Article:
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Carlos Prime [Celluloid 11.15.16] scifi horror

Marooned at a bus station by a vague and powerful storm, a handful of strangers find themselves in increasing peril as the night progresses. Magic? Scientific experiments? The unknown? All becomes clear eventually in this bizarre homage/parody.

Feel like watching the love child of a telenovela and an episode of "The Twilight Zone" with crazy amounts of facial hair? Look no further than The Similars. It's a weird homage to weird sorts of sci-fi, so if this any of those things are your alley - this movie is right up it.

While having bouts of confusing political and scientific scheming brewing in the background, the film blends a mixture of seemingly unrelated plots into a concoction of madness. You can't have an homage to 1960s sci-fi without some degree of admirably executed camp, and The Similars captures that ideally. I got to speak with director Isaac Ezban about the details of his film.

Interview has been paraphrased.

Quiet Earth: I saw a lot of old sci-fi vs. new sci-fi clashes in your film, how does that play into your modern take on the genre?

Isaac Ezban: The Similars was supposed to be a love letter to science fiction, and a love letter written with a lot of fashion. And the whole intention was to play on science fiction of the 1960s, to play with the time, when it was not just about special effects, but the psychology of the characters, and about reflecting on human emotions. In my first movie (The Incident), there was an emphasis on human identity and I wanted to play with that.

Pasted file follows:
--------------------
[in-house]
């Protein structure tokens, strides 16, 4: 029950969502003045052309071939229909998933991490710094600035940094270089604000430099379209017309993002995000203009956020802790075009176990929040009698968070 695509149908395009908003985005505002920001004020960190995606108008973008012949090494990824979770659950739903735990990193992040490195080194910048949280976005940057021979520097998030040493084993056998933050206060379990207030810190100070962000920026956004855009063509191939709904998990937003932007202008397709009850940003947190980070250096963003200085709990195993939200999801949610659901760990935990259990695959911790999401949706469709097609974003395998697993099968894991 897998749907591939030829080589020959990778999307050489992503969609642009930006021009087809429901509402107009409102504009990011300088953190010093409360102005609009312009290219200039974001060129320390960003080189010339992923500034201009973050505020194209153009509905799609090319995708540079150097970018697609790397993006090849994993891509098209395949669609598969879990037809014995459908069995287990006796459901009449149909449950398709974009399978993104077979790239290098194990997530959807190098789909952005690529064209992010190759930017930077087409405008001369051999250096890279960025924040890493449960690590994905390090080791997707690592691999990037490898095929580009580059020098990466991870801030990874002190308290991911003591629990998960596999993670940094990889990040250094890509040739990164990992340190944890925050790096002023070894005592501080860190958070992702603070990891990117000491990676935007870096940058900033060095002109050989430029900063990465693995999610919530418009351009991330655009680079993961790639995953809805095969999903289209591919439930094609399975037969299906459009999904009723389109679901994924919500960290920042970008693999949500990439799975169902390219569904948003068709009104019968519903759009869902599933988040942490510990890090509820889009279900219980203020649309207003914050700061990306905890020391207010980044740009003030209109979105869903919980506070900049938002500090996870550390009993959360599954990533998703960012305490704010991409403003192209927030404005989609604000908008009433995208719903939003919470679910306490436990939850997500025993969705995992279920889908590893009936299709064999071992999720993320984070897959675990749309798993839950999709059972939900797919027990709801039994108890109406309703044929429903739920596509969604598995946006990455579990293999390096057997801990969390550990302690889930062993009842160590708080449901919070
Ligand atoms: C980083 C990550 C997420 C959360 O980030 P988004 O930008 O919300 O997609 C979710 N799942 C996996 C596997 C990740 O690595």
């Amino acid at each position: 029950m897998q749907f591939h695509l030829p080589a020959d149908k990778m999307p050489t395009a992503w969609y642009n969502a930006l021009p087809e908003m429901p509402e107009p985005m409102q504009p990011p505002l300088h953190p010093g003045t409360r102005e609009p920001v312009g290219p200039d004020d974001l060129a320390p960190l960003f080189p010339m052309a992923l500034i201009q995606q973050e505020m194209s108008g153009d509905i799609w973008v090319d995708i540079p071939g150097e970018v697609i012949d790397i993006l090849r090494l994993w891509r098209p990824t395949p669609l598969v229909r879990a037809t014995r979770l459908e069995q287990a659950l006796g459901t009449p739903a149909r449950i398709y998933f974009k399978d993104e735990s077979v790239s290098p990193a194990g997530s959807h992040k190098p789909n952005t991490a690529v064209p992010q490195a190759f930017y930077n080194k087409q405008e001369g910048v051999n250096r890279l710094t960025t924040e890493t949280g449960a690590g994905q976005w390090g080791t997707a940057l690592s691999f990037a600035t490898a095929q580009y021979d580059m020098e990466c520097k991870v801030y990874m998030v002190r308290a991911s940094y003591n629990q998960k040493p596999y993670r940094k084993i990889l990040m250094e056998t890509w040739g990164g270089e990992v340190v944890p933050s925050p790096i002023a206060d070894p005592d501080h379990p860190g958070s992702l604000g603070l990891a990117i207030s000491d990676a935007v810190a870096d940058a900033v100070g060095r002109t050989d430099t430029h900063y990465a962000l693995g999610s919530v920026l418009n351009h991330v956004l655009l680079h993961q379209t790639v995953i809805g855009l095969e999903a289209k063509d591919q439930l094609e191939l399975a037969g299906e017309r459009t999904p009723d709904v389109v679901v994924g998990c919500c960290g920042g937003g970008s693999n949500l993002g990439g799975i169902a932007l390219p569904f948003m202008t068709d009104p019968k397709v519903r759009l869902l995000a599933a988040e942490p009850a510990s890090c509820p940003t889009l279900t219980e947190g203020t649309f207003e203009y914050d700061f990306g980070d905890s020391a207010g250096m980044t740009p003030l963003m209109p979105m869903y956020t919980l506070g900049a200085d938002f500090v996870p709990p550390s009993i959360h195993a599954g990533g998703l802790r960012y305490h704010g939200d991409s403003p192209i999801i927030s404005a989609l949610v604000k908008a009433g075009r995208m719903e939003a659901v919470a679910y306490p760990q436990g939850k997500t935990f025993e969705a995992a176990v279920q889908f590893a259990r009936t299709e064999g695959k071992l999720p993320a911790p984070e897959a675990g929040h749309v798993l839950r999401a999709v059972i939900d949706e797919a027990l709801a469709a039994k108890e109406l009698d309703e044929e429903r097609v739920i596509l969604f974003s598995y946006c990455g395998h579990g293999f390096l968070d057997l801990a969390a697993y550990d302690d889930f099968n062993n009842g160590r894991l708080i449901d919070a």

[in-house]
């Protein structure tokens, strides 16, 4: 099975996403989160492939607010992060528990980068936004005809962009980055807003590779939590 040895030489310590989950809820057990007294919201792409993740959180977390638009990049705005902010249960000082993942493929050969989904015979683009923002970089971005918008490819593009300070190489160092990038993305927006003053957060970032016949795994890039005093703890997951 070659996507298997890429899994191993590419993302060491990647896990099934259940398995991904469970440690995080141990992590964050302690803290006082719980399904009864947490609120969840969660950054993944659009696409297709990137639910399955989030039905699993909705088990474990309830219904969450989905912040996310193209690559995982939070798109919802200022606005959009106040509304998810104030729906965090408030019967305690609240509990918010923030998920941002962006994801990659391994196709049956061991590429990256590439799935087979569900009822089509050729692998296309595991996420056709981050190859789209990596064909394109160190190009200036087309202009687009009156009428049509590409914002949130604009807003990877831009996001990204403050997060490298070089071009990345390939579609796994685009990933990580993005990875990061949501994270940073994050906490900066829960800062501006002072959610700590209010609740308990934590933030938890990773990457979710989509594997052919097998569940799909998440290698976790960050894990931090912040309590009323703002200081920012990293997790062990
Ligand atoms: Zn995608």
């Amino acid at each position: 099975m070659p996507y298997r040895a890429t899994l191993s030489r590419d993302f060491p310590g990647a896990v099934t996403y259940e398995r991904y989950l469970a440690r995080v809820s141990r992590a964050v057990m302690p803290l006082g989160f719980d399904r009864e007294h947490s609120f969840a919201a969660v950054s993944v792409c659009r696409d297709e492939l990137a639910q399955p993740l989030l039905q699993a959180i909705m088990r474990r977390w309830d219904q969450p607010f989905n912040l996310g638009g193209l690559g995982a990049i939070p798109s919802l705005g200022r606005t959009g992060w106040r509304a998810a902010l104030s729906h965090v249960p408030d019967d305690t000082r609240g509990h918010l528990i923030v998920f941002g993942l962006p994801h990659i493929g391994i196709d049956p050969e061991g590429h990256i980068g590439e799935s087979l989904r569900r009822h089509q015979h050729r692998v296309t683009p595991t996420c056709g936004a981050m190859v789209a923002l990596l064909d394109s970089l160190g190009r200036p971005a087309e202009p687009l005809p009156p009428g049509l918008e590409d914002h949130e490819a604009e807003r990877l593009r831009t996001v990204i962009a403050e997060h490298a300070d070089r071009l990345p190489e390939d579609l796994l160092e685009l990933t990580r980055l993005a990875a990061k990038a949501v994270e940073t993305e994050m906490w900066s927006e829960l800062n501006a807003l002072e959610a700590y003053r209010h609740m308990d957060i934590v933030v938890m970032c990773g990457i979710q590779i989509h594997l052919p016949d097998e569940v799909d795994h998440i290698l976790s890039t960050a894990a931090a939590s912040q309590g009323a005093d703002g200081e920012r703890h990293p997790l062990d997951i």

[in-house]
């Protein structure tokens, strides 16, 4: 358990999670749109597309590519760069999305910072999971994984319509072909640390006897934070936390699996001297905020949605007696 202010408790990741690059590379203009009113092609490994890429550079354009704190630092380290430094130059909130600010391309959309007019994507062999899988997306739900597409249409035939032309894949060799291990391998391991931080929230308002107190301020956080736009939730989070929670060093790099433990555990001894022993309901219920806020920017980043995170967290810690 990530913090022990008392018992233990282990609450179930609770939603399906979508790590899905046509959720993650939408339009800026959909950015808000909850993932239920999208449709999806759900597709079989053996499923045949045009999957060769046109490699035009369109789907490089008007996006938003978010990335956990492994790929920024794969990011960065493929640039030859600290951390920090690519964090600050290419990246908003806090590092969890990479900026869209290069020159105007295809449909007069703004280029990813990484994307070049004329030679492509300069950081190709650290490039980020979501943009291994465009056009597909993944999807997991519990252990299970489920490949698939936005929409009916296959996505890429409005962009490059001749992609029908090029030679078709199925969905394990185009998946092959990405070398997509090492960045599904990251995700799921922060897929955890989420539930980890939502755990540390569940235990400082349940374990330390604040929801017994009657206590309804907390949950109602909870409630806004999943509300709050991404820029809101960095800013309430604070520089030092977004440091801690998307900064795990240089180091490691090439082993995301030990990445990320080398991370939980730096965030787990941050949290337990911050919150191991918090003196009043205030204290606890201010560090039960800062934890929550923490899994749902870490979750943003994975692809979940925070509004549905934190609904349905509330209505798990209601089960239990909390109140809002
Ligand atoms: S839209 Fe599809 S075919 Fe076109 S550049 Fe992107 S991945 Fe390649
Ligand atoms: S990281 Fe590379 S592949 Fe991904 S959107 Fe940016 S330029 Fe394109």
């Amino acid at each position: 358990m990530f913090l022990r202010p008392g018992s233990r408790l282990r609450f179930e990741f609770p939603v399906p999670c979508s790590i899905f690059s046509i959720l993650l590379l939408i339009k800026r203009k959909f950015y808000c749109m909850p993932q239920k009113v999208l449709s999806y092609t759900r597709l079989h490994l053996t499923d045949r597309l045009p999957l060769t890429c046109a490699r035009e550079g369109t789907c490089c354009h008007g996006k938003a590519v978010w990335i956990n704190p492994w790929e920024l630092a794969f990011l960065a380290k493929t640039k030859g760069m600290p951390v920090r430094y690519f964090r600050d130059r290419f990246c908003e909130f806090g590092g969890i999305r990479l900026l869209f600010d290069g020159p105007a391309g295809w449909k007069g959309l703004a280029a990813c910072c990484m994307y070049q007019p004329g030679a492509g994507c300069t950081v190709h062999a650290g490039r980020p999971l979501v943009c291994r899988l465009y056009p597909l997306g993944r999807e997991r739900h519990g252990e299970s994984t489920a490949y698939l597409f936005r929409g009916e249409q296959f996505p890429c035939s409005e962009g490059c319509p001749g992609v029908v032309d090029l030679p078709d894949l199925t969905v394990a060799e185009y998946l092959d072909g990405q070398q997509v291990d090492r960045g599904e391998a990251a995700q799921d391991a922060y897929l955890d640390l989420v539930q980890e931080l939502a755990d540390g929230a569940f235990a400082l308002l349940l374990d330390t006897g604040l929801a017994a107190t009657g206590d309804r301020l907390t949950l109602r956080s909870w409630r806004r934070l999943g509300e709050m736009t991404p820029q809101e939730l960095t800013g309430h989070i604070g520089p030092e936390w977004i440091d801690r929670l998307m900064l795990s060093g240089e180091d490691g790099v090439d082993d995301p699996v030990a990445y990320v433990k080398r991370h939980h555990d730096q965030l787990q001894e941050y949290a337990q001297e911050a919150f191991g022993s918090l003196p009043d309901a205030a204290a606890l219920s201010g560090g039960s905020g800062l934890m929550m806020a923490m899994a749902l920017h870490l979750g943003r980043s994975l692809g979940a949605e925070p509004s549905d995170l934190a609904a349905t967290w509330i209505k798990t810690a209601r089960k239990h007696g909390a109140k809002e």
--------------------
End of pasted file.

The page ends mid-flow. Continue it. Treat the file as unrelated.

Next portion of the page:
QE: There's a big part identity plays with this film. What was it like working on set with everyone having some sort of facial manipulation?

IE: It was crazy, because we took a long time to decide how to work on this because we didn't want to use CGI because we thought it would look a bit fake. But we actually did it all with prosthetics, we did a cast so they could look the same. And all the actors had a makeup process of four hours, every day. Because we shot in sequence, which is very strange for a movie.

QE: Having a child as the forefront of this movie with political overtones, was that something you wanted to convey - Youth vs. Old?

IE: Yes, the idea of a kid - it's like a message on how sometimes we age too fast for revolution or we're not who we think we are. That's the message of having a challenge in an homage to like "The Twilight Zone," the circumstances are much higher.

QE: What can we look forward to with your upcoming projects, or is that still top-secret? Can you tell us anything about Aztech?

IE: Yes, I'm shooting my first English-speaking film, and we've got a great crew on it, so I think it's going to be very exciting. I can tell you it's pop culture science-fiction. Even if it's not a screenplay I wrote, it's a subject I love, and we can always use sci-fi to reflect human emotion.

The Similars is available for rent on Cable VOD now and will be available on iTunes November 22nd.

Recommended Release: Camino

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